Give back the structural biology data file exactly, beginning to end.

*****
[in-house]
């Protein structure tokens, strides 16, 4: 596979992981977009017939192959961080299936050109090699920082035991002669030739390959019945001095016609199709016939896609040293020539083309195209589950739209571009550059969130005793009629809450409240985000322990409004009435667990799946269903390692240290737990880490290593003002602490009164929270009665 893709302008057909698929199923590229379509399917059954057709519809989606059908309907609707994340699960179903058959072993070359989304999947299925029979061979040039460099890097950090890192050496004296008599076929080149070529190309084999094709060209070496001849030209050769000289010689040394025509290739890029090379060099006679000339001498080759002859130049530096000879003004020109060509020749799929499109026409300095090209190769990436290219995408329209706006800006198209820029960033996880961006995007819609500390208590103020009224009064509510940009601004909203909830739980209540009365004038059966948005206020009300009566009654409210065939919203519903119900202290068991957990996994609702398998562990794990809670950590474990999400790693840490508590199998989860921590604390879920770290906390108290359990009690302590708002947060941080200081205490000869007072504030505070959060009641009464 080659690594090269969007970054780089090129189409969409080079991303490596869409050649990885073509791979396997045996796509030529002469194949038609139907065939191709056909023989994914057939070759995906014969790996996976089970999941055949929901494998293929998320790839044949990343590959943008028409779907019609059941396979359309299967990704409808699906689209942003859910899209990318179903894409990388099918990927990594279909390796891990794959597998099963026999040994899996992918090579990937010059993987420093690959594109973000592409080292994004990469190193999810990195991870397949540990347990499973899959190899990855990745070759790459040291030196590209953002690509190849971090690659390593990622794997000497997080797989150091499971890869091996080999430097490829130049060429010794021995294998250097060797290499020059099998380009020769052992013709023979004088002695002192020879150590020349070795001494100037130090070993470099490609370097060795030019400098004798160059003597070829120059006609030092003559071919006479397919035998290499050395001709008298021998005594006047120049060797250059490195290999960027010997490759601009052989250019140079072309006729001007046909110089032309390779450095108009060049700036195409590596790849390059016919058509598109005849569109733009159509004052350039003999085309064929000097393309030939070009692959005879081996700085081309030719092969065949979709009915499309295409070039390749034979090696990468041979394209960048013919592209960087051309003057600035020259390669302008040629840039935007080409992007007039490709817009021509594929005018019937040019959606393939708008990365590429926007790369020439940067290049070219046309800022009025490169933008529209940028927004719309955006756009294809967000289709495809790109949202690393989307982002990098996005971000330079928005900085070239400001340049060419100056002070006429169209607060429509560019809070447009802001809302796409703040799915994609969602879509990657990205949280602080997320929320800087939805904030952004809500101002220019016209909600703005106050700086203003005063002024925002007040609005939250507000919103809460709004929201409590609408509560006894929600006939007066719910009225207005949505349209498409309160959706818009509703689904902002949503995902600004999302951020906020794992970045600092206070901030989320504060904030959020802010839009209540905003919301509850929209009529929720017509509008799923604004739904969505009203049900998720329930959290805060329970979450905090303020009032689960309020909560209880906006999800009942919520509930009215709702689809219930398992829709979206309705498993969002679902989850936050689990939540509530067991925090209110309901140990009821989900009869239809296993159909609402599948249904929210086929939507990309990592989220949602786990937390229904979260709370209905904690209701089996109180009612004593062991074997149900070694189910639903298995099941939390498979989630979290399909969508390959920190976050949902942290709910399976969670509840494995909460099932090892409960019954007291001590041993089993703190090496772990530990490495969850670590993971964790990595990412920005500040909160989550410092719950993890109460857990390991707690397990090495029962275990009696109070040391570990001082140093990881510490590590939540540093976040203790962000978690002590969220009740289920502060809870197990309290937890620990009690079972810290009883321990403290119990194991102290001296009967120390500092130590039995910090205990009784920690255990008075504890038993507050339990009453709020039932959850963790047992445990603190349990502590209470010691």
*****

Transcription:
[in-house]
């Protein structure tokens, strides 16, 4: 596979992981977009017939192959961080299936050109090699920082035991002669030739390959019945001095016609199709016939896609040293020539083309195209589950739209571009550059969130005793009629809450409240985000322990409004009435667990799946269903390692240290737990880490290593003002602490009164929270009665 893709302008057909698929199923590229379509399917059954057709519809989606059908309907609707994340699960179903058959072993070359989304999947299925029979061979040039460099890097950090890192050496004296008599076929080149070529190309084999094709060209070496001849030209050769000289010689040394025509290739890029090379060099006679000339001498080759002859130049530096000879003004020109060509020749799929499109026409300095090209190769990436290219995408329209706006800006198209820029960033996880961006995007819609500390208590103020009224009064509510940009601004909203909830739980209540009365004038059966948005206020009300009566009654409210065939919203519903119900202290068991957990996994609702398998562990794990809670950590474990999400790693840490508590199998989860921590604390879920770290906390108290359990009690302590708002947060941080200081205490000869007072504030505070959060009641009464 080659690594090269969007970054780089090129189409969409080079991303490596869409050649990885073509791979396997045996796509030529002469194949038609139907065939191709056909023989994914057939070759995906014969790996996976089970999941055949929901494998293929998320790839044949990343590959943008028409779907019609059941396979359309299967990704409808699906689209942003859910899209990318179903894409990388099918990927990594279909390796891990794959597998099963026999040994899996992918090579990937010059993987420093690959594109973000592409080292994004990469190193999810990195991870397949540990347990499973899959190899990855990745070759790459040291030196590209953002690509190849971090690659390593990622794997000497997080797989150091499971890869091996080999430097490829130049060429010794021995294998250097060797290499020059099998380009020769052992013709023979004088002695002192020879150590020349070795001494100037130090070993470099490609370097060795030019400098004798160059003597070829120059006609030092003559071919006479397919035998290499050395001709008298021998005594006047120049060797250059490195290999960027010997490759601009052989250019140079072309006729001007046909110089032309390779450095108009060049700036195409590596790849390059016919058509598109005849569109733009159509004052350039003999085309064929000097393309030939070009692959005879081996700085081309030719092969065949979709009915499309295409070039390749034979090696990468041979394209960048013919592209960087051309003057600035020259390669302008040629840039935007080409992007007039490709817009021509594929005018019937040019959606393939708008990365590429926007790369020439940067290049070219046309800022009025490169933008529209940028927004719309955006756009294809967000289709495809790109949202690393989307982002990098996005971000330079928005900085070239400001340049060419100056002070006429169209607060429509560019809070447009802001809302796409703040799915994609969602879509990657990205949280602080997320929320800087939805904030952004809500101002220019016209909600703005106050700086203003005063002024925002007040609005939250507000919103809460709004929201409590609408509560006894929600006939007066719910009225207005949505349209498409309160959706818009509703689904902002949503995902600004999302951020906020794992970045600092206070901030989320504060904030959020802010839009209540905003919301509850929209009529929720017509509008799923604004739904969505009203049900998720329930959290805060329970979450905090303020009032689960309020909560209880906006999800009942919520509930009215709702689809219930398992829709979206309705498993969002679902989850936050689990939540509530067991925090209110309901140990009821989900009869239809296993159909609402599948249904929210086929939507990309990592989220949602786990937390229904979260709370209905904690209701089996109180009612004593062991074997149900070694189910639903298995099941939390498979989630979290399909969508390959920190976050949902942290709910399976969670509840494995909460099932090892409960019954007291001590041993089993703190090496772990530990490495969850670590993971964790990595990412920005500040909160989550410092719950993890109460857990390991707690397990090495029962275990009696109070040391570990001082140093990881510490590590939540540093976040203790962000978690002590969220009740289920502060809870197990309290937890620990009690079972810290009883321990403290119990194991102290001296009967120390500092130590039995910090205990009784920690255990008075504890038993507050339990009453709020039932959850963790047992445990603190349990502590209470010691």